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China Daily Website

Out of Africa, straight to China to connect on opportunities

Updated: 2013-12-06 01:18
By Li Lianxing ( China Daily)

Out of Africa, straight to China to connect on opportunities

A Boeing 777-300ER aircraft waits at Jomo Kenyatta International Airport in November for the first direct flight by Kenya Airways from Nairobi to Guangzhou, the capital of Guangdong province. Meng Chenguang / Xinhua

The Maasai Mara National Reserve has become a symbol of Kenya because of its rich wildlife and cultural legacies. But now it has another association — one that brings Kenyans and Chinese closer together.

When our Boeing 777-300ER aircraft, named Maasai Mara, landed at Guangzhou Baiyun International Airport on Nov 19, it marked the first direct Kenya Airways flight from Nairobi. Warm applause broke out among the 400 passengers, mostly from African countries, as the plane came to a halt.

I was aboard the inaugural flight, having been invited by Kenya Airways, also known as KQ. I had never taken a KQ flight to China before, even though I am based in Nairobi, because the airline's previous route to Guangzhou included a stopover in Bangkok of several hours, making the long-distance journey a bit frustrating.

To be honest, I couldn't wait to try this new nonstop flight, which promised to give me a much more convenient way to return home in the future.

I had just returned to Nairobi from South Africa and was really tired. Finding the prospect of another long international trip daunting, I went to the sales counter to see if any business-class seats were available, thinking that I would pay the extra cost of the ticket myself in order to get a good sleep on board.

But business class was full, and even the economy-class seats were nearly all taken.

After checking in, I went to the lounge, which had become quite familiar to me.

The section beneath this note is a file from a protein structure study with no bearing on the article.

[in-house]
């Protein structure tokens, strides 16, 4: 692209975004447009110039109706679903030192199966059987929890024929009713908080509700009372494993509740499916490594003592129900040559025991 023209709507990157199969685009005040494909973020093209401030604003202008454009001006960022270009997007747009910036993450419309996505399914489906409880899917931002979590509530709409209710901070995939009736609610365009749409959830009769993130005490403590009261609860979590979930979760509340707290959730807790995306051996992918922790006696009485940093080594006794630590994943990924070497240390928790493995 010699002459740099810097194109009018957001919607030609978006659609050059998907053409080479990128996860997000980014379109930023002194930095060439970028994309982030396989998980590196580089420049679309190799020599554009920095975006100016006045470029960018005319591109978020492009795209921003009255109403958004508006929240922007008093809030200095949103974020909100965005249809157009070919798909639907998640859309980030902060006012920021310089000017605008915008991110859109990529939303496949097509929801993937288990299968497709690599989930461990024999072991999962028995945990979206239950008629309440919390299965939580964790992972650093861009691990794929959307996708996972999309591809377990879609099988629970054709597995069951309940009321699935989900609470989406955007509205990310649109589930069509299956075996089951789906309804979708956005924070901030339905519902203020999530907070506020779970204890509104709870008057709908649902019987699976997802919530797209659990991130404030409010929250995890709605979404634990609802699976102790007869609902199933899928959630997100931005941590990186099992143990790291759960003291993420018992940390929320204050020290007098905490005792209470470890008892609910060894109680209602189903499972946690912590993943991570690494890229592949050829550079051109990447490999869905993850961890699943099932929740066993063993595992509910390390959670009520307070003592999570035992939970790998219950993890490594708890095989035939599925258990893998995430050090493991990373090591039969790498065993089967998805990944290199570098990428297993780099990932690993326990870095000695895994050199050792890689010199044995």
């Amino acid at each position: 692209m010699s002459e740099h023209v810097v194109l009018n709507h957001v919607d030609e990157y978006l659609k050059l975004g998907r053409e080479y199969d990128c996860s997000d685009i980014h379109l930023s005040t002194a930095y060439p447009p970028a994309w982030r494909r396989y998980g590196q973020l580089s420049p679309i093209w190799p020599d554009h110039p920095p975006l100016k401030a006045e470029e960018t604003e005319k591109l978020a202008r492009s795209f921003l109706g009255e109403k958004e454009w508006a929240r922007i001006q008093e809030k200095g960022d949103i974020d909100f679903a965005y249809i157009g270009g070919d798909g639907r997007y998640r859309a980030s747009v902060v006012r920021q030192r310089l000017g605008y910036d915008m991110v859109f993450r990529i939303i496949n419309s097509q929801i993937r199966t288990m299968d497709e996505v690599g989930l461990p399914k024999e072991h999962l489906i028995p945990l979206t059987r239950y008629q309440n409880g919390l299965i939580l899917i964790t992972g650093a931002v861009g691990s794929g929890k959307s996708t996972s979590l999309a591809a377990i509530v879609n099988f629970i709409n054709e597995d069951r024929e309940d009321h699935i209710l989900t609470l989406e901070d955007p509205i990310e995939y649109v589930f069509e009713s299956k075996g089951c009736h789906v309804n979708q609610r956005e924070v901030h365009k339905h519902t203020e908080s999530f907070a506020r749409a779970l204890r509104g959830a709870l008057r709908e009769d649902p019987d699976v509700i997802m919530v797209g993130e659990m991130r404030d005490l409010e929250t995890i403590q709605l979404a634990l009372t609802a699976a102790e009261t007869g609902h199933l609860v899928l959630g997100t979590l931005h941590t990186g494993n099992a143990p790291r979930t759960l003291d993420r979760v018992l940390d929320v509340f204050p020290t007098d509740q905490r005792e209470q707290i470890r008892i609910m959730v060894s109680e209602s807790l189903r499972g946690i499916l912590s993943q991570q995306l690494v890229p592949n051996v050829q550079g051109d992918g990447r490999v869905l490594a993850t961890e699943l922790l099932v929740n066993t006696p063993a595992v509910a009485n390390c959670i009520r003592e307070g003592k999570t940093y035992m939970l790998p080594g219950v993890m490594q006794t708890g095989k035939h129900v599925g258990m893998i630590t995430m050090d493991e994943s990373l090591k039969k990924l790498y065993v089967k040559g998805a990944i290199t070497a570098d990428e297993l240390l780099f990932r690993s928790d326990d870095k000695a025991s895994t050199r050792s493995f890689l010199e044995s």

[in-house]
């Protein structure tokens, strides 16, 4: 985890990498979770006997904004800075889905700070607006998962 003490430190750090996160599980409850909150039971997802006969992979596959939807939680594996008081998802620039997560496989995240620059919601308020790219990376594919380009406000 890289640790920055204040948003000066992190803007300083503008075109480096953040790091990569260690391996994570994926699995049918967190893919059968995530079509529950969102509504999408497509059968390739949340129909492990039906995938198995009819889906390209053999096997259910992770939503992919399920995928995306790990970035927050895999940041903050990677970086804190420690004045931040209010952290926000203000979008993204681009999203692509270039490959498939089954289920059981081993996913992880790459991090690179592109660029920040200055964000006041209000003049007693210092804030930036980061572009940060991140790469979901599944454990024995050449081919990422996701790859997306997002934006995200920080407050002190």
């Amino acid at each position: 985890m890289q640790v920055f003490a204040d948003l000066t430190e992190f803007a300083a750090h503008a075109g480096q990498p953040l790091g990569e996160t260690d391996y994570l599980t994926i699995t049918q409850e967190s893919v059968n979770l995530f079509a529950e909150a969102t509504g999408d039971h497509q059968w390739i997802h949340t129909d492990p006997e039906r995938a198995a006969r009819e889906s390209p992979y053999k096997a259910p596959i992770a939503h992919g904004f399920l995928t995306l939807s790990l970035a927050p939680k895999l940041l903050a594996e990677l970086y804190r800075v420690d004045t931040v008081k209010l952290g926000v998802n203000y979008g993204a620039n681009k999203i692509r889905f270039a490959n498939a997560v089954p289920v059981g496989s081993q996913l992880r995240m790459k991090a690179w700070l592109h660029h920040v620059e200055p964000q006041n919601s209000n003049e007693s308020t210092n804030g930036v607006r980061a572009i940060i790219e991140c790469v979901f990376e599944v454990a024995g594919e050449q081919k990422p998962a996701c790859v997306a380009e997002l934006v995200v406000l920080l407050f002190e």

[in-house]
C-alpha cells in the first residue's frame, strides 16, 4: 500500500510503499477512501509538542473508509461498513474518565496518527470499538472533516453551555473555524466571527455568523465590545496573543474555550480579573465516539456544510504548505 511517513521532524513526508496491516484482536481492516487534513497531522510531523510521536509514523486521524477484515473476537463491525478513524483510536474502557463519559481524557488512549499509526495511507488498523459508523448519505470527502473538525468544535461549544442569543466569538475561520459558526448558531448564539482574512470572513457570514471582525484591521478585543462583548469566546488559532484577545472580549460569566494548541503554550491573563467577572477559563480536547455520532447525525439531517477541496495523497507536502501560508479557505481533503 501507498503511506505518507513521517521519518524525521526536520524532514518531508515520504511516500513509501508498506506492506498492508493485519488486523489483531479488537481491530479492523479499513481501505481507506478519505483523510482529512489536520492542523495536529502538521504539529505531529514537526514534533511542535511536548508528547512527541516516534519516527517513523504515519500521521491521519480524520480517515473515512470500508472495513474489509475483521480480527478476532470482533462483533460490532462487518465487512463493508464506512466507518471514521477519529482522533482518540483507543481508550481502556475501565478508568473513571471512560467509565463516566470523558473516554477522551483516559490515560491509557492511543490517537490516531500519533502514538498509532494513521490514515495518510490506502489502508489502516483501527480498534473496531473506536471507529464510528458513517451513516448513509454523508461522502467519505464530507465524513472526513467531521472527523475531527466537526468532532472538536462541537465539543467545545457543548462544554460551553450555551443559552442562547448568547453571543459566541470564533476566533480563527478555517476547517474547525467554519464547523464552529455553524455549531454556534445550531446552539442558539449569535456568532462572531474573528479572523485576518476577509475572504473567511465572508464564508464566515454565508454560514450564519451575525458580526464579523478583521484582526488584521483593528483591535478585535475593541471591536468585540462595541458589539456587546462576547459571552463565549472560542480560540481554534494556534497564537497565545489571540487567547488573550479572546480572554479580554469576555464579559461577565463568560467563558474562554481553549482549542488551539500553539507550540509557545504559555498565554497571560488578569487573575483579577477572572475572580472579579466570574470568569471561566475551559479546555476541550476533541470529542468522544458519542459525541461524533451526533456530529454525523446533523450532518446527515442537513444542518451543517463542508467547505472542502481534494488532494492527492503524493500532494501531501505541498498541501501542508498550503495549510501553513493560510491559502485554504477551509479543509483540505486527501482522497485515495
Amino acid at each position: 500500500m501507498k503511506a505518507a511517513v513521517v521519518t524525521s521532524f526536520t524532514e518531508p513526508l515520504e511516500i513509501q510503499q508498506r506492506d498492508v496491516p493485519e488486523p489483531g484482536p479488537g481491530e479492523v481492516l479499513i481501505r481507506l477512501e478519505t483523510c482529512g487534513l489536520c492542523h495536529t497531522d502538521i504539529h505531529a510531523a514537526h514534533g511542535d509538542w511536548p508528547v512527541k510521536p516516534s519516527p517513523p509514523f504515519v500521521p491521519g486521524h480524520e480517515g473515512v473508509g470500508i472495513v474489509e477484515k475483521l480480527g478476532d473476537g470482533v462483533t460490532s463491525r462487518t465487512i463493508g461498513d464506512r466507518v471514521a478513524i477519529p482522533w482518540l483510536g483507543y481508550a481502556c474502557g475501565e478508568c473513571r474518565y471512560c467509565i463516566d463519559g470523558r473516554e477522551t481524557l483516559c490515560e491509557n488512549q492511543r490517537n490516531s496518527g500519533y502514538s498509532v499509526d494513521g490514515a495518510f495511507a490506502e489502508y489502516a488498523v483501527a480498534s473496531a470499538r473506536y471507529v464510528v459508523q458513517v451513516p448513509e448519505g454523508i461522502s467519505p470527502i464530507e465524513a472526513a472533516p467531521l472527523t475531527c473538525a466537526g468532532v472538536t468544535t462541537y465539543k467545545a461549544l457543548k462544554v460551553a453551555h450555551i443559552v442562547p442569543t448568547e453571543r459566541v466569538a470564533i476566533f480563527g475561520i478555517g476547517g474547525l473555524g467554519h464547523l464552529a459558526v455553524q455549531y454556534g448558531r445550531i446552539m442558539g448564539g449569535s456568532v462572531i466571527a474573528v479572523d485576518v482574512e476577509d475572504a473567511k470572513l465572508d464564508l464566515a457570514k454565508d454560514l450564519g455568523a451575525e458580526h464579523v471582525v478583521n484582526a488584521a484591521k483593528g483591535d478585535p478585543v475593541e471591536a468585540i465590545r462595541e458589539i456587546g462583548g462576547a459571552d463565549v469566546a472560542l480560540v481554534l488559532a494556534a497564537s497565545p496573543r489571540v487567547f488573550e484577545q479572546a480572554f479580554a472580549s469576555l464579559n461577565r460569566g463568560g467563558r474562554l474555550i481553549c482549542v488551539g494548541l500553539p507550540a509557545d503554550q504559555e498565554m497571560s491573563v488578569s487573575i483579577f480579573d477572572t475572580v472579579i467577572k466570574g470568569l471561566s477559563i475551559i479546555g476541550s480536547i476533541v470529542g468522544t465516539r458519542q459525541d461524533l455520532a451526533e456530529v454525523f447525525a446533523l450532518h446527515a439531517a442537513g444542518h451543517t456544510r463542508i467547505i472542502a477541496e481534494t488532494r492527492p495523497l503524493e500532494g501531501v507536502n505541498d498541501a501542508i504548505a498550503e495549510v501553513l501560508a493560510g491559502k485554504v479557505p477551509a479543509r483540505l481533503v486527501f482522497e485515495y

But it wasn't so familiar this time. The lounge had been thoroughly transformed into a party room. All the seats had been removed, replaced by buffet, beverage and cocktail tables. The room was decorated with many Chinese elements, such as fans and red lanterns. And in the front was a stage set for an official ceremony to launch the new flight.

I was talking to a 54-year-old South African woman in the party room as we waited to depart. She told me her clothing and textile business was so large that she had to go to China twice a month for new products. She even showed me her multiple-entry visa.

"If I was going to Guangzhou from Johannesburg, I used to have to take South African Airways to Hong Kong and then take the train or travel by road to my destination. Also, the ticket price was higher," she said. "The KQ flight is a bit complicated for me because I have to transfer in Nairobi, but at least I don't need to haul my huge amount of luggage to the train station when going to and from Guangzhou."

According to KQ, the introduction of nonstop flights between Nairobi and Guangzhou comes as trade and tourism connections between Kenya and East Asia grow and as Kenya works to cultivate China as a key market.

Kenya itself lacks the demand to fill more than 2,000 seats a week on the direct flights, but the airline is pinning its hopes on flights to and from other parts of the continent, particularly West Africa. Based at the Horn of Africa, Kenya Airways is well positioned geographically for connecting the continent to the rest of the world, as is its rival, Ethiopian Airlines.

Growing ties between the two sides will be another measure of success. Guangzhou alone has become home to more than 300,000 members of the African diaspora, which is a driving force in the fast-moving business relationship between China and Africa.

Contrary to the stereotypical view that China is dominant in the relationship and pushes goods to Africa, the reality is that Africa has a strong desire to come to China to find products that suit its own markets and conditions. That's why Guangzhou, a city surrounded by the most diverse set of factories in southern China, has become a favorite place for many African traders and other international business people.

It's a pity that so few Chinese airlines are flying African routes. It's a great market with a good deal of potential. Africa-based airlines, including Kenya Airways, Ethiopian Airlines, South African Airways, Egypt Air and even Air Mauritius, are flexing their muscles by adding Chinese destinations to compete with other international carriers.

Against this background, it is possible to believe that the new direct flight to China will not dilute the customer base but instead create more business opportunities for both Africans and Chinese.

I only hope they can stock the mini-dental pack on board soon. Passengers need to freshen up after a 10-hour international flight before they meet their business partners.

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